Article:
Breaking News
May 3, 2019 - Vaping and Smoking May Signal Greater Motivation to Quit
May 3, 2019 - Dementia looks different in brains of Hispanics
May 3, 2019 - Short-Staffed Nursing Homes See Drop In Medicare Ratings
May 3, 2019 - Study of teens with eating disorders explores how substance users differ from non-substance users
May 3, 2019 - Scientists develop new video game that may help in the study of Alzheimer’s
May 3, 2019 - Arc Bio introduces Galileo Pathogen Solution product line at ASM Clinical Virology Symposium
May 3, 2019 - Cornell University study uncovers relationship between starch digestion gene and gut bacteria
May 3, 2019 - How to Safely Use Glucose Meters and Test Strips for Diabetes
May 3, 2019 - Anti-inflammatory drugs ineffective for prevention of Alzheimer’s disease
May 3, 2019 - Study tracks Pennsylvania’s oil and gas waste-disposal practices
May 3, 2019 - Creating a better radiation diagnostic test for astronauts
May 3, 2019 - Vegans are often deficient in these four nutrients
May 3, 2019 - PPDC announces seed grants to develop medical devices for children
May 3, 2019 - Study maps out the frequency and impact of water polo head injuries
May 3, 2019 - Research on Reddit identifies risks associated with unproven treatments for opioid addiction
May 3, 2019 - Good smells may help ease tobacco cravings
May 3, 2019 - Medical financial hardship found to be very common among people in the United States
May 3, 2019 - Researchers develop multimodal system for personalized post-stroke rehabilitation
May 3, 2019 - Study shows significant mortality benefit with CABG over percutaneous coronary intervention
May 3, 2019 - Will gene-editing of human embryos ever be justifiable?
May 3, 2019 - FDA Approves Dengvaxia (dengue vaccine) for the Prevention of Dengue Disease in Endemic Regions
May 3, 2019 - Why Tonsillitis Keeps Coming Back
May 3, 2019 - Fighting the opioid epidemic with data
May 3, 2019 - Maggot sausages may soon be a reality
May 3, 2019 - Deletion of ATDC gene prevents development of pancreatic cancer in mice
May 2, 2019 - Targeted Therapy Promising for Rare Hematologic Cancer
May 2, 2019 - Alzheimer’s disease is a ‘double-prion disorder,’ study shows
May 2, 2019 - Reservoir bugs: How one bacterial menace makes its home in the human stomach
May 2, 2019 - Clinical, Admin Staff From Cardiology Get Sneak Peek at Epic
May 2, 2019 - Depression increases hospital use and mortality in children
May 2, 2019 - Vicon and NOC support CURE International to create first gait lab in Ethiopia
May 2, 2019 - Researchers use 3D printer to make paper organs
May 2, 2019 - Viral infection in utero associated with behavioral abnormalities in offspring
May 2, 2019 - U.S. Teen Opioid Deaths Soaring
May 2, 2019 - Opioid distribution data should be public
May 2, 2019 - In the Spotlight: “I’m learning every single day”
May 2, 2019 - 2019 Schaefer Scholars Announced
May 2, 2019 - Podcast: KHN’s ‘What The Health?’ Bye-Bye, ACA, And Hello ‘Medicare-For-All’?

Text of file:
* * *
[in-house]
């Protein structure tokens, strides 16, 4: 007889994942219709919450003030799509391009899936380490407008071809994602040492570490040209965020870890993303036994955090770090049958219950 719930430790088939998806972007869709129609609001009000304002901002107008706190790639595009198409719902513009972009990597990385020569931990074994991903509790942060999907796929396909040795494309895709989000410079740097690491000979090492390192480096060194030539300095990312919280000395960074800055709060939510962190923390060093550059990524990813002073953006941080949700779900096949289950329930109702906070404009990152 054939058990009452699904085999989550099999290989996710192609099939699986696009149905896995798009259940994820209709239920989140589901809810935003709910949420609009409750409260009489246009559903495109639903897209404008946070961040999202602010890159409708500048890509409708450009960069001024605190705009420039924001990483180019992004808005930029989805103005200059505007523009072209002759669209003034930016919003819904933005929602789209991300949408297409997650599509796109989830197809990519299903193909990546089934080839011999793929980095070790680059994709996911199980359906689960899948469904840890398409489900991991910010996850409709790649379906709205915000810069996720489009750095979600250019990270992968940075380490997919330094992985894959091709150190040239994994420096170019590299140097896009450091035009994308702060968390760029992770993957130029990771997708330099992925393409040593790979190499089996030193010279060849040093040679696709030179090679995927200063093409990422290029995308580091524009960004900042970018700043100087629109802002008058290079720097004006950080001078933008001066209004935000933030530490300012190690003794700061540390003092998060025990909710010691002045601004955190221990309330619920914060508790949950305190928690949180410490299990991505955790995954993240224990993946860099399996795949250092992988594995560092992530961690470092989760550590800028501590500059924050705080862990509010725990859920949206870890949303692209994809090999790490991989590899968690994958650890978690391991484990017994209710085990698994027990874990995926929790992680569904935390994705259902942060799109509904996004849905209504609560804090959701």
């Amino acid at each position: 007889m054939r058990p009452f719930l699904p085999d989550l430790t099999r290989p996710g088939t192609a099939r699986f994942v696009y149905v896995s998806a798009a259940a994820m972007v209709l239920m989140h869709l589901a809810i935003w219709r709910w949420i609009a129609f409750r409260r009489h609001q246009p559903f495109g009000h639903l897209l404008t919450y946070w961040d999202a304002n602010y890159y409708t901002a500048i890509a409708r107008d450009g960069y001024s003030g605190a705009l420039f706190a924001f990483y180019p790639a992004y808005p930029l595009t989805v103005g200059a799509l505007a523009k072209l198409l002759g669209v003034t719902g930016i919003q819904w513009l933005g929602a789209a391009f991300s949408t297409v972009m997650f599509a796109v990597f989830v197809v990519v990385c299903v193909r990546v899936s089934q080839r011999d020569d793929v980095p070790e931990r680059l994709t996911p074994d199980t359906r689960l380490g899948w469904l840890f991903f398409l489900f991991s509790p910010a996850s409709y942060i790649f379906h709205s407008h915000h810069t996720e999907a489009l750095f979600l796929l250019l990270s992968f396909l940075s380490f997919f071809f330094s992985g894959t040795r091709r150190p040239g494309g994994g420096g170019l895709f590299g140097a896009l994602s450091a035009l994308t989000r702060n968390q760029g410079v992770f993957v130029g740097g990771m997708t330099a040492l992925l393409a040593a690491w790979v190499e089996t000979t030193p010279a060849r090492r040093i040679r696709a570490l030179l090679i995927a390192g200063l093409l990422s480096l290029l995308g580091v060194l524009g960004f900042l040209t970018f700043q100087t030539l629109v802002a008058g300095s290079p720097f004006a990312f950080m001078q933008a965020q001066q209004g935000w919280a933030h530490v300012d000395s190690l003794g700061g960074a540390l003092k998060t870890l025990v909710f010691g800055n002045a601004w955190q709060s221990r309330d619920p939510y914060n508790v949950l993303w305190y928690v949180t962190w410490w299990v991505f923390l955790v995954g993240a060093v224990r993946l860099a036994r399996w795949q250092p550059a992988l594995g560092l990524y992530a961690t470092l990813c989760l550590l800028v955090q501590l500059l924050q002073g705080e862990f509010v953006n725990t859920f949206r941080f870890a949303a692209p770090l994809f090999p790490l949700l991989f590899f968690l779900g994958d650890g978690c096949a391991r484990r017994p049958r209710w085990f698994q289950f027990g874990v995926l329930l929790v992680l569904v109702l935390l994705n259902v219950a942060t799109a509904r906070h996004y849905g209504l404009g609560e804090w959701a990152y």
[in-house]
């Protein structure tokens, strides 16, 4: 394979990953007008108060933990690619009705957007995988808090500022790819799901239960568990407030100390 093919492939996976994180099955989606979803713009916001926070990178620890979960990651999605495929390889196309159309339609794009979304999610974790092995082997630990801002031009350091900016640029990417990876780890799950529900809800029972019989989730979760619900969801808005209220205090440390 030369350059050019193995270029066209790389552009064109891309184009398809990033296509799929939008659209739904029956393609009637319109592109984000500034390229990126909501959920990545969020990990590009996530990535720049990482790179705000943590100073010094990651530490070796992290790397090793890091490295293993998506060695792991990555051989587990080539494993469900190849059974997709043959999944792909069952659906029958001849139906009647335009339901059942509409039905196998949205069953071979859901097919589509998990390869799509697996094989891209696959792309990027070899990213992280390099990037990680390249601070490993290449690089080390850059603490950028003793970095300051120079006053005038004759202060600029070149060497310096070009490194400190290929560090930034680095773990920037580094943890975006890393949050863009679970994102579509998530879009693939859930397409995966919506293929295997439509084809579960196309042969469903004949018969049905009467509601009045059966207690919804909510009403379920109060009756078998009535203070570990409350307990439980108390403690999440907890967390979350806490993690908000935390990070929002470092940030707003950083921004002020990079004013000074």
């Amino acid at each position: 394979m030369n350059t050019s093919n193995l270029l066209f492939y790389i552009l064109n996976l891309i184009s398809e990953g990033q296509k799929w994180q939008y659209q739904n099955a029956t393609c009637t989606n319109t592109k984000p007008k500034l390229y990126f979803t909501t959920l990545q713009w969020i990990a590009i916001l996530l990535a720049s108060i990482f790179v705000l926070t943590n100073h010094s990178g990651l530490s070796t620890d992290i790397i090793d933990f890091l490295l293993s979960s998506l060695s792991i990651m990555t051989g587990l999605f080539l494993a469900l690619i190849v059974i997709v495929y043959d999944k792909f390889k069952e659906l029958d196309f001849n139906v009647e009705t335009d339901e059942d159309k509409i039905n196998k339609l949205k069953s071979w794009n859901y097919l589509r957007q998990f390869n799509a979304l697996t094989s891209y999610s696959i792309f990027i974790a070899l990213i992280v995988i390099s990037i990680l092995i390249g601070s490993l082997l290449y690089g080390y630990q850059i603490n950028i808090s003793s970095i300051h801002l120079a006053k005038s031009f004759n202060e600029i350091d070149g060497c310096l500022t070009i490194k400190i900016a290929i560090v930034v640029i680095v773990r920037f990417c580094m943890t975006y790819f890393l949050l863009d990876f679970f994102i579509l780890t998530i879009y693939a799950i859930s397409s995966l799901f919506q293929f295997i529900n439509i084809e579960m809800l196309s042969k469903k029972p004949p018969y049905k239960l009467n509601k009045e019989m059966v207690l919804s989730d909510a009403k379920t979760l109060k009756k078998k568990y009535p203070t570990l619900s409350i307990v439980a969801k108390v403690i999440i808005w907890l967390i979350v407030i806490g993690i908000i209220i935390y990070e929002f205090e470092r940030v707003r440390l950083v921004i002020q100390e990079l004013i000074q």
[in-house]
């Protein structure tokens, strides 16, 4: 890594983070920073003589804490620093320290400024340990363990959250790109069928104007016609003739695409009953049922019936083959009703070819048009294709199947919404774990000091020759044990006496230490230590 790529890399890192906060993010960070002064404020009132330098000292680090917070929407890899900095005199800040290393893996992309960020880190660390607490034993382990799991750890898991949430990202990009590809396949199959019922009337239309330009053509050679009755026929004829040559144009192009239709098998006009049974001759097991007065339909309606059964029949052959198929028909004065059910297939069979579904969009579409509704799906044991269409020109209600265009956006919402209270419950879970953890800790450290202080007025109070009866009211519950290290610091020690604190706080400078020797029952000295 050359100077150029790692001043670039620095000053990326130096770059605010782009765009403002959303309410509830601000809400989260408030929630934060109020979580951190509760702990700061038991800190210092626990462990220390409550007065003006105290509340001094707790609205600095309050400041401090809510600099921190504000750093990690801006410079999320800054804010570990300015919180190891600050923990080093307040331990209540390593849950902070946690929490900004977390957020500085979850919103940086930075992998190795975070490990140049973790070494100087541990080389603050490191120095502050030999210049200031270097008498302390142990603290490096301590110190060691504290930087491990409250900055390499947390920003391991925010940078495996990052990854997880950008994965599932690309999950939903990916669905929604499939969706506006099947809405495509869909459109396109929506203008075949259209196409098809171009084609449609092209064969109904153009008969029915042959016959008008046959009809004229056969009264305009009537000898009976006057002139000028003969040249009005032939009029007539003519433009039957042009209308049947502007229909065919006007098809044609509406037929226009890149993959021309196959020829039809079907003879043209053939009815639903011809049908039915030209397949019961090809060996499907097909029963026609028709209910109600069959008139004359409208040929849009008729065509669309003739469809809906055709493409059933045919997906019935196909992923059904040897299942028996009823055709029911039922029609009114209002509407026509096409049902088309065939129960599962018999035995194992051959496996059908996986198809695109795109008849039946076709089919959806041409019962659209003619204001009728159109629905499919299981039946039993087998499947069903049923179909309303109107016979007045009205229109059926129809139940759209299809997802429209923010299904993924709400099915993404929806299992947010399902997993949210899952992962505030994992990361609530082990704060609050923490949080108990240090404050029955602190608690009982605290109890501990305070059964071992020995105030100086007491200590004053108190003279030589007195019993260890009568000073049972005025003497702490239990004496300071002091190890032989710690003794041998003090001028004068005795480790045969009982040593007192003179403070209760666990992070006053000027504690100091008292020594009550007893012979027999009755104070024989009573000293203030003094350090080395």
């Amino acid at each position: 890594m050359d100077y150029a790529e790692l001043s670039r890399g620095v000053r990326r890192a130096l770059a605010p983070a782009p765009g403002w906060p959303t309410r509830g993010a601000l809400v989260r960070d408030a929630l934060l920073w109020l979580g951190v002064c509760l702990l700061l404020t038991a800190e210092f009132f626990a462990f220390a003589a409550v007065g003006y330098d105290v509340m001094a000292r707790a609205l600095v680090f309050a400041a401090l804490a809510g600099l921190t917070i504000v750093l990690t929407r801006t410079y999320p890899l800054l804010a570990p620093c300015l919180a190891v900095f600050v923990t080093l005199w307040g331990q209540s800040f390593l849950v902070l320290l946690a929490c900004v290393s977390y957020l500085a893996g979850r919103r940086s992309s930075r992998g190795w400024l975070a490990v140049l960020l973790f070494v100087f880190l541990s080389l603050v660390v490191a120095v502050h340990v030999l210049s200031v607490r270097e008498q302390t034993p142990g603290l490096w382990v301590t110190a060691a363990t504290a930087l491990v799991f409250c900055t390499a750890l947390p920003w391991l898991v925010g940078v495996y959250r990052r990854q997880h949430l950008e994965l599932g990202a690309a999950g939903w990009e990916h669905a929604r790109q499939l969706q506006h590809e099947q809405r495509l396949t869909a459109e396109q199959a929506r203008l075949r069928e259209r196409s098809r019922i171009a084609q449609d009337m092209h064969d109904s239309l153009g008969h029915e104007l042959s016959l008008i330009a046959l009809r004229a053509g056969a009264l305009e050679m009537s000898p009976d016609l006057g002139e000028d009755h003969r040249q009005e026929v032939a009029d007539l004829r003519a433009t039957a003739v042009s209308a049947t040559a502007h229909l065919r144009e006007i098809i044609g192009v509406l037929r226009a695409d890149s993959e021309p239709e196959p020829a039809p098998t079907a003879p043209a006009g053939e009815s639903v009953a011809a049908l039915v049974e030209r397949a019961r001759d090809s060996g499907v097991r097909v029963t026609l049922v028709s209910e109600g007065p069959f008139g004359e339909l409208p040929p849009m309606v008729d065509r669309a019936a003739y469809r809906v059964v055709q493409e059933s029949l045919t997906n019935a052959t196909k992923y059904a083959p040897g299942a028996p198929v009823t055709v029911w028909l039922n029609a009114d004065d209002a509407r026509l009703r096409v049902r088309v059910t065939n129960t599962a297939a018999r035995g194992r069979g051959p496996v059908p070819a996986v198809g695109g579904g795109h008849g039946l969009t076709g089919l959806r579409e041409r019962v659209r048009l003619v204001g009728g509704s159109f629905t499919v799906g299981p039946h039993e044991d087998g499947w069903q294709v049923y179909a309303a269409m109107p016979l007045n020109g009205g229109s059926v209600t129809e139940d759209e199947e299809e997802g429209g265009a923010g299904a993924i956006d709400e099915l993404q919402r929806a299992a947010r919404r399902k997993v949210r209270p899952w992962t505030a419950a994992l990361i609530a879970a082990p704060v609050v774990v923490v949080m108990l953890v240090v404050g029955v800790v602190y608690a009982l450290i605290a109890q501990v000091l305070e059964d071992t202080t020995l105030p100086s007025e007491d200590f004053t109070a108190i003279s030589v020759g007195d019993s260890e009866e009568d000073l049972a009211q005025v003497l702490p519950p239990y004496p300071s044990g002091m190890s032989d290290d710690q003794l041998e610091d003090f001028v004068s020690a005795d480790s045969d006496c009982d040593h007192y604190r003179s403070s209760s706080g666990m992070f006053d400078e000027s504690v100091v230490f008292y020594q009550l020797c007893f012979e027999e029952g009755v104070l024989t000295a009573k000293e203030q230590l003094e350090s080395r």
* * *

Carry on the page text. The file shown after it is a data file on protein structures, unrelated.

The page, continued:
May 2, 2019 - Study describes new viral molecular evasion mechanism used by cytomegalovirus
May 2, 2019 - SLU study suggests a more equitable way for Medicare reimbursement
May 2, 2019 - Scientists discover first gene involved in lower urinary tract obstruction
May 2, 2019 - Researchers identify 34 genes associated with increased risk of ovarian cancer
May 2, 2019 - Many low-income infants receive formula in the first few days of life, finds study
May 2, 2019 - Global study finds high success rate for hip and knee replacements
May 2, 2019 - Taking depression seriously: What is it?
May 2, 2019 - With Head Injuries Mounting, Will Cities Put Their Feet Down On E-Scooters?
May 2, 2019 - Scientists develop small fluorophores for tracking metabolites in living cells
May 2, 2019 - Study casts new light into how mothers’ and babies’ genes influence birth weight
May 2, 2019 - Researchers uncover new brain mechanisms regulating body weight
May 2, 2019 - Organ-on-chip systems offered to Asia-Pacific regions by Sydney’s AXT
May 2, 2019 - Adoption of new rules drops readmission penalties against safety net hospitals
May 2, 2019 - Kids and teens who consume zero-calorie sweetened beverages do not save calories
May 2, 2019 - Improved procedure for cancer-related erectile dysfunction
May 2, 2019 - Hormone may improve social behavior in autism
May 2, 2019 - Alzheimer’s disease may be caused by infectious proteins called prions
May 2, 2019 - Even Doctors Can’t Navigate Our ‘Broken Health Care System’
May 2, 2019 - Study looks at the impact on criminal persistence of head injuries
May 2, 2019 - Honey ‘as high in sugars as table sugar’
May 2, 2019 - Innovations to U.S. food system could help consumers in choosing healthy foods
May 2, 2019 - FDA Approves Mavyret (glecaprevir and pibrentasvir) as First Treatment for All Genotypes of Hepatitis C in Pediatric Patients
May 2, 2019 - Women underreport prevalence and intensity of their own snoring
May 2, 2019 - Concussion summit focuses on science behind brain injury
May 2, 2019 - Booker’s Argument For Environmental Justice Stays Within The Lines
May 2, 2019 - Cornell research explains increased metastatic cancer risk in diabetics
May 2, 2019 - Mount Sinai study provides fresh insights into cellular pathways that cause cancer
May 2, 2019 - Researchers to study link between prenatal pesticide exposures and childhood ADHD